Nicene and Post-Nicene Fathers, Vol. IV:Early Church Fathers Index Previous Next
Writings in Connection with the Donatist Controversy.: Chapter 97
Chapter 97.—220. Petilianus said: "Choose, in short, which of the two alternatives you prefer. If innocence is on your side, why do you persecute us with the sword? Or if you call us guilty, why do you, who are yourselves innocent, seek for our company?"
221. Augustin answered: O most ingenious dilemma, or rather most foolish verbosity! Is it not usual for the choice of two alternatives to be offered to an antagonist, when it is impossible that he should adopt both? For if you should offer me the choice of the two propositions, that I should say either that we were innocent, or that we were guilty; or, again, of the other pair of propositions, viz., those concerning you, I could not escape choosing either one or the other. But as it is, you offer me the choice of these two, whether we are innocent or you are guilty, and wish me to say which of these two I choose for my reply. But I refuse to make a choice; for I assert them both, that we are innocent, and that you are guilty. I say that we are innocent of the false and calumnious accusations which you bring against us, so far as any of us, being in the Catholic Church, can say with a safe conscience that we have neither given up the sacred books, nor taken part in the worship of idols, nor murdered any man, nor been guilty of any of the other crimes which you allege against us; and that any who may have committed any such offenses, which, however, you have not proved in any case, have thereby shut the doors of p. 586 the kingdom of heaven, not against us, but against themselves; "for every man shall bear his own burden." 2262 Here you have your answer on the first head. And I further say that you are all guilty and accursed,—not some of you owing to the sins of others, which are wrought among you by certain of your number, and are censured by certain others, but all of you by the sin of schism; from which most heinous sacrilege no one of you can say that he is free, so long as he refuses to hold communion with the unity of all nations, unless, indeed, he be compelled to say that Christ has told a lie concerning the Church which is spread abroad among all nations, beginning at Jerusalem. 2263 And so you have my second answer. See how I have made you two replies, of which you were desirous that we should be reduced to choose the one. At any rate, you should have taken notice that both assertions might be made by us; and certainly, if this was what you wished, you should have asked it as a favor of us that we should choose one or the other, when you saw that it was in our power to choose both.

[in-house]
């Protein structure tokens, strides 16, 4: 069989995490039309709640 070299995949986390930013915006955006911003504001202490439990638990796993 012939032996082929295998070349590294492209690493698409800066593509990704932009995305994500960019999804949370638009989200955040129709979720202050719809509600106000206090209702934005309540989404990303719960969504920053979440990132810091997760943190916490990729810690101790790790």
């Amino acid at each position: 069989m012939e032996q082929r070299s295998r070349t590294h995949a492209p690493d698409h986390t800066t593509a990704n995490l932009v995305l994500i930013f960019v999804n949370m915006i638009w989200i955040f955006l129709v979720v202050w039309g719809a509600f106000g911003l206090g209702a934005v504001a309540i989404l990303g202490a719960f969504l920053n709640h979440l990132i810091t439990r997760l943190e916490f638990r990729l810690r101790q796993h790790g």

222. But "if innocence is on your side, why do you persecute us with the sword?" Look back for a moment on your troops, which are not now armed after the ancient fashion of their fathers only with cudgels, but have further added to their equipment axes and lances and swords, and determine for yourselves to which of us the question best belongs, "Why do you persecute us with the sword?" "Or if you call us guilty," say you, "why do you, who are yourselves innocent, seek for our company?" Here I answer very briefly. The reason why you, being guilty, are sought after by the innocent, is that you may cease to be guilty, and begin to be innocent. Here then I have chosen both of the alternatives concerning us, and answered both of those concerning you, only do you in turn choose one of the two. Are you innocent or guilty? Here you cannot choose to make the two assertions, and yet choose both, if so it pleases you. For at any rate you cannot be innocent in reference to the same circumstances in respect of which you are guilty. If therefore you are innocent do not be surprised that you are invited to be at peace with your brethren; but if you are guilty, do not be surprised that you are sought for punishment by kings. But since of these two alternatives you assume one for yourselves, and the other is alleged of you by us,—for you assume to yourselves innocence and it is alleged of you by us that you are living impiously,—hear again once more what I shall say on either head. If you are innocent, why do you speak against the testimony of Christ? But if you are guilty, why do you not fly for refuge to His mercy? For His testimony, on the one hand, is to the unity of the world, and His mercy, on the other, is in brotherly love.
Gal. vi. 5.586:2263
Luke xxiv. 47.
Next: Chapter 98
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